Finally, after performing the logic, we render a basic _post.html.erb partial as a response. That file is in your app/views/posts folder, which was scaffolded when we started building the app.

Depending on your app, you might not necessarily want to “stream” updates, which is fairly common in this scenario. Assuming you’ve added the proper turbo_frame_tag in your partials with the right id attributes, all you need to do in your controller is render a partial as a response. Hotwire is coined for being “HTML over the wire,” we're dumbing our controller code down to just that. Turbo frames take care of the rest, so you get real-time updates as expected. I love how simple this can become!

Now, if you do want to stream updates for a regular resource, you might need to render a traditional response with something like the following:

  def like
    ....
    respond_to do |format|
      format.turbo_stream do
        render turbo_stream: turbo_stream.replace(
        @post,
        partial: 'posts/post',
        locals: { post: @post }
        )
      end
      format.html { redirect_to @post }
  end

Add the like and unlike routing

Update your routes.rb file to include a route for the like and unlike actions. We’ll leverage the member block to pass the appropriate post_id in the request.

# config/routes.rb

resources :posts do
  member do
    post "like", to: "posts#like" # /posts/:id/like
    delete "unlike", to: "posts#unlike" # posts/:id/unlike
  end
end

This will create a route that maps to the like action on individual posts in the form of a POST request and an unlike action in the form of a DELETE request.

Create some dummy content

At this point, we need a post or two to “like.” Create some dummy content to make this easier on ourselves.

Post.create(title: "Boosting Web App Performance with Tailwind CSS", content: "In this blog post, we'll explore how to optimize the performance of your web applications using Tailwind CSS. We'll cover the basics of Tailwind's utility-first approach and demonstrate how it can help reduce your CSS file size and improve loading times.")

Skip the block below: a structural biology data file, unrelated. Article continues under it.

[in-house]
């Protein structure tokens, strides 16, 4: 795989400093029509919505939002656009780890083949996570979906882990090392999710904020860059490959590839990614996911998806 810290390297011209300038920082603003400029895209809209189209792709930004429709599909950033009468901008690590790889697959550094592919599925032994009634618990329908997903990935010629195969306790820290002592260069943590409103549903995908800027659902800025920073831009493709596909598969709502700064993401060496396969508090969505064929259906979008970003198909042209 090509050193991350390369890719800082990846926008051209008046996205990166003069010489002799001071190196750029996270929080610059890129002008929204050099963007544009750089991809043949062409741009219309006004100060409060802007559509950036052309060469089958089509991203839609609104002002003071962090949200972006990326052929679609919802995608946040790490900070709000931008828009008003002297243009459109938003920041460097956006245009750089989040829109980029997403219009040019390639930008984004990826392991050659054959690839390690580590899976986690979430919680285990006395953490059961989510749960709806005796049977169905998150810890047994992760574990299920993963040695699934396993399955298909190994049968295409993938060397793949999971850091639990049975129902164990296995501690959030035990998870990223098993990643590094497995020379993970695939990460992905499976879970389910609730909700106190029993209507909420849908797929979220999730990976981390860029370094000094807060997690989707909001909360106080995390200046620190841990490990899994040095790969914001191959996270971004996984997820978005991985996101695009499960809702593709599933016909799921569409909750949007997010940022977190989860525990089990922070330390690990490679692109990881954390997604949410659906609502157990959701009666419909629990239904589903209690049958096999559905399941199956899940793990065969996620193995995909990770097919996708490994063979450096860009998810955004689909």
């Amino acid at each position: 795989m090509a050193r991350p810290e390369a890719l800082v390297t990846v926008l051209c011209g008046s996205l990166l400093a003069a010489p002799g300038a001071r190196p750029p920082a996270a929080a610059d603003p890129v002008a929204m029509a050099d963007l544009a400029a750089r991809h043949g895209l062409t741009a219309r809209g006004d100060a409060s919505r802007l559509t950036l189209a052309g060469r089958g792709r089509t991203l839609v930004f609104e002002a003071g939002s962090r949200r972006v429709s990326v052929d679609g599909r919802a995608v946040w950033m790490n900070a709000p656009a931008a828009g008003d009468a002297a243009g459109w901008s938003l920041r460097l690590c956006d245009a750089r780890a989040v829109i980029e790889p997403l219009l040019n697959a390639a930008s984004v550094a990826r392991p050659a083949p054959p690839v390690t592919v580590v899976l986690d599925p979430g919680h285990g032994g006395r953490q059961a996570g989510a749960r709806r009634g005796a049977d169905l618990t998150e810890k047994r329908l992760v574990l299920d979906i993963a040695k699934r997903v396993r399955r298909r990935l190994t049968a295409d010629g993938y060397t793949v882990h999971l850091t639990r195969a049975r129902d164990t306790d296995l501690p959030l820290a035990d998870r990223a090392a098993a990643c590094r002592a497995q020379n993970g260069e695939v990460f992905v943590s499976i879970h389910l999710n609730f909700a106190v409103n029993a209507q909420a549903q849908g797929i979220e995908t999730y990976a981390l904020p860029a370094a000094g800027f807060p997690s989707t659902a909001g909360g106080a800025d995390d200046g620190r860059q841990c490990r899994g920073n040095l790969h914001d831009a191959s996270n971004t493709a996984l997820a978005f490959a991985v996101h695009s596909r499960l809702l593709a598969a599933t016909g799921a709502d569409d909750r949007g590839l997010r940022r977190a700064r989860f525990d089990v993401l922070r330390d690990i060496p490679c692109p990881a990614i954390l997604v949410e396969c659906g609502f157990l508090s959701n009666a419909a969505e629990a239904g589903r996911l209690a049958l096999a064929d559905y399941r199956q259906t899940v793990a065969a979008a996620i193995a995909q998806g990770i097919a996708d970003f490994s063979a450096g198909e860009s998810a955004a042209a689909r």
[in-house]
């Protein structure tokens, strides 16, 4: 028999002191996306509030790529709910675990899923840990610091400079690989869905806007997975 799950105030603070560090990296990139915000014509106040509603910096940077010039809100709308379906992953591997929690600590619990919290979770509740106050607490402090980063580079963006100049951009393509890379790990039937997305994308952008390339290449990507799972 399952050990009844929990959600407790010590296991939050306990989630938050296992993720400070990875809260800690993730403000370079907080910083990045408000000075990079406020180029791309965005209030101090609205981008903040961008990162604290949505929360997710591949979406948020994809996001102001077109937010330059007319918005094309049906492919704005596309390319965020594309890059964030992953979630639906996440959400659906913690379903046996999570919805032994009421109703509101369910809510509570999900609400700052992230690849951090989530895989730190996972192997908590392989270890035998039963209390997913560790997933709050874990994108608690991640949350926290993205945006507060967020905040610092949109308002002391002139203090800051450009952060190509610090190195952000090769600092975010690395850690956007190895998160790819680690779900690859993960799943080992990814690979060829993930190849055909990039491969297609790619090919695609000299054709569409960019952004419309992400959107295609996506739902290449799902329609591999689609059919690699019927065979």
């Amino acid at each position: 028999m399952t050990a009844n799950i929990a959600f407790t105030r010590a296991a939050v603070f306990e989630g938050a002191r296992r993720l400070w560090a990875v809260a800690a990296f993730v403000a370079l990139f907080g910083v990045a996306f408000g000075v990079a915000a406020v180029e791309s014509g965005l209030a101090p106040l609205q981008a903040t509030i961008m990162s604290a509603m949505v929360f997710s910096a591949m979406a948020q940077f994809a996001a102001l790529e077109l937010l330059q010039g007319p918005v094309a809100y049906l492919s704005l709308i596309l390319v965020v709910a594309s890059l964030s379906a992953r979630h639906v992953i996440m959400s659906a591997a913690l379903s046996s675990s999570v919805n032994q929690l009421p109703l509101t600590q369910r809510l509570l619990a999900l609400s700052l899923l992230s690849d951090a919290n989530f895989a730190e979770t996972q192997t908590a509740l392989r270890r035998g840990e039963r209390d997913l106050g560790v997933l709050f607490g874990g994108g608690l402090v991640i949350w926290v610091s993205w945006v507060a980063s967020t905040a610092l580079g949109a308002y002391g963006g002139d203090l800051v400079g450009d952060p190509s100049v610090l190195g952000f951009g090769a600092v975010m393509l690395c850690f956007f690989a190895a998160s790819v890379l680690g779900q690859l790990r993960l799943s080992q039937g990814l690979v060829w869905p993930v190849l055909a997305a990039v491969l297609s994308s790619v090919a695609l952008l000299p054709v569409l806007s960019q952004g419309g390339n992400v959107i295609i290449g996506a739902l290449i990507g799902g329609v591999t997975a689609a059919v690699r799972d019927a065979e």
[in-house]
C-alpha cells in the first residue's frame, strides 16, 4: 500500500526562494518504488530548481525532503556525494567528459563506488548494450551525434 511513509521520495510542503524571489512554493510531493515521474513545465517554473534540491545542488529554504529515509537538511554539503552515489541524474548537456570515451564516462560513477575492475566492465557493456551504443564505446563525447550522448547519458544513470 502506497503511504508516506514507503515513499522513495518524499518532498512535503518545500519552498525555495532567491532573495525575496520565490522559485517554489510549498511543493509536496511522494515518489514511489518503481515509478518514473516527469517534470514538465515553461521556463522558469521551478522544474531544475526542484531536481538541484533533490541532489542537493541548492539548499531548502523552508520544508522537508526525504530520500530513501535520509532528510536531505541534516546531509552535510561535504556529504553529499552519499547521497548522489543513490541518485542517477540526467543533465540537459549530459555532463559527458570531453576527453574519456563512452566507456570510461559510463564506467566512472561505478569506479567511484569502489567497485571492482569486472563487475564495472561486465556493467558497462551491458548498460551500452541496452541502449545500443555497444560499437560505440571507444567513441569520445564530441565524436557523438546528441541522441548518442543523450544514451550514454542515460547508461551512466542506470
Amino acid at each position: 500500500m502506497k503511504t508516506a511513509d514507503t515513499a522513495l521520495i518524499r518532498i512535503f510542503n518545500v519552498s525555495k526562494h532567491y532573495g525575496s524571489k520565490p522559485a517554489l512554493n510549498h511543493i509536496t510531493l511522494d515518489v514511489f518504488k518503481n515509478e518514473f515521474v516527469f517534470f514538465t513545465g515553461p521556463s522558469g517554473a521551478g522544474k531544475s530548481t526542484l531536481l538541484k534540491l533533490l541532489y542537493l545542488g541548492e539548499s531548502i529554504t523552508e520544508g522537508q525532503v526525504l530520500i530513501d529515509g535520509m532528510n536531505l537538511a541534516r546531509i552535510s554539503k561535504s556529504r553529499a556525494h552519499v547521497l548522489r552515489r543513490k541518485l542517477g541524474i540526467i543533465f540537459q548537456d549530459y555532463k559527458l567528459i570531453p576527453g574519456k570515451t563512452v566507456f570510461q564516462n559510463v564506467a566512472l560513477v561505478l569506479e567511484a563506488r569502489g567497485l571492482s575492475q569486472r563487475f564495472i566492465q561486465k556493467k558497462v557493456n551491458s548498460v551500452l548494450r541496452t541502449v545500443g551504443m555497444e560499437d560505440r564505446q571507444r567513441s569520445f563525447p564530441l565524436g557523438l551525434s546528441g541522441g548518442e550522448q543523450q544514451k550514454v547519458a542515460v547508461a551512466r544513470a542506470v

Post.create(title: "Building Dynamic Web Apps with Ruby on Rails and Stimulus.js", content: "Ruby on Rails and Stimulus.js make a powerful combination for building dynamic web applications. In this blog post, we'll explore how you can use Ruby on Rails as your backend framework and Stimulus.js as your frontend JavaScript framework to create interactive and responsive web apps. We'll cover topics like setting up your Rails project, integrating Stimulus.js, and building real-time features. Whether you're a seasoned developer or just starting, you'll find this guide helpful in taking your web development skills to the next level.")

Enhancing the Views

Let’s improve the view for displaying a post by including a like button. In your posts/_post.html.erb file, add the following code:

<!-- app/views/posts/_post.html.erb-->

<%= turbo_frame_tag dom_id(post) do %>
  <article class="py-6 prose dark:prose-invert">
    <p class="mb-0 font-semibold">
      Title
    </p>
    <p class="my-0">
      <%= post.title %>
    </p>
    <p class="mb-0 font-semibold">
      Content
    </p>
    <p class="my-0">
      <%= post.content %>
    </p>
    <time class="text-slate-600 dark:text-slate-400 text-xs mt-2" datetime="<%= post.created_at.to_formatted_s(:long) %>">Created <%= time_ago_in_words(post.created_at) + " ago" %></time>

    <p><%= pluralize(post.likes.count, 'like') %></p>

    <% if user_signed_in? %>
      <% if current_user && post.likes.exists?(user_id: current_user.id) %>
        <%= button_to "Unlike", unlike_post_path(post), method: :delete, class: "text-rose-600" %>
      <% else %>
        <%= button_to "Like", like_post_path(post), method: :post, class: "like-button" %>
      <% end %>
    <% else %>
      <%= link_to "Like", new_user_session_path, class: "underline", data: { turbo_frame: "_top" } %>
    <% end %>
  </article>
<% end %>

This code will create a turbo frame for each post with a unique ID thanks to the post ID and the dom_id view helper. It also displays the post title, content, and the number of likes.

If the current user has already liked the post, it will display an "Unlike" button that sends a DELETE request to the unlike action in the PostsController. If the user hasn't liked the post, it will display a "Like" button that sends a POST request to the like action.

Any user will need to be signed in to like or unlike a post, and we’ll show a fake like link that links back to the sign-in form if the person happens to be visiting.

Always room for improvement

While the example I shared is pretty simple, you could go on.e step further and broadcast updates using turbo stream and action cable. I haven’t found a good solution for doing this well with polymorphic relationships so I left that part out. I’ll circle back and update this post if I come across anything!

Don't forget to check out railsui.com to find the alpha version of the Ruby gem I recently released.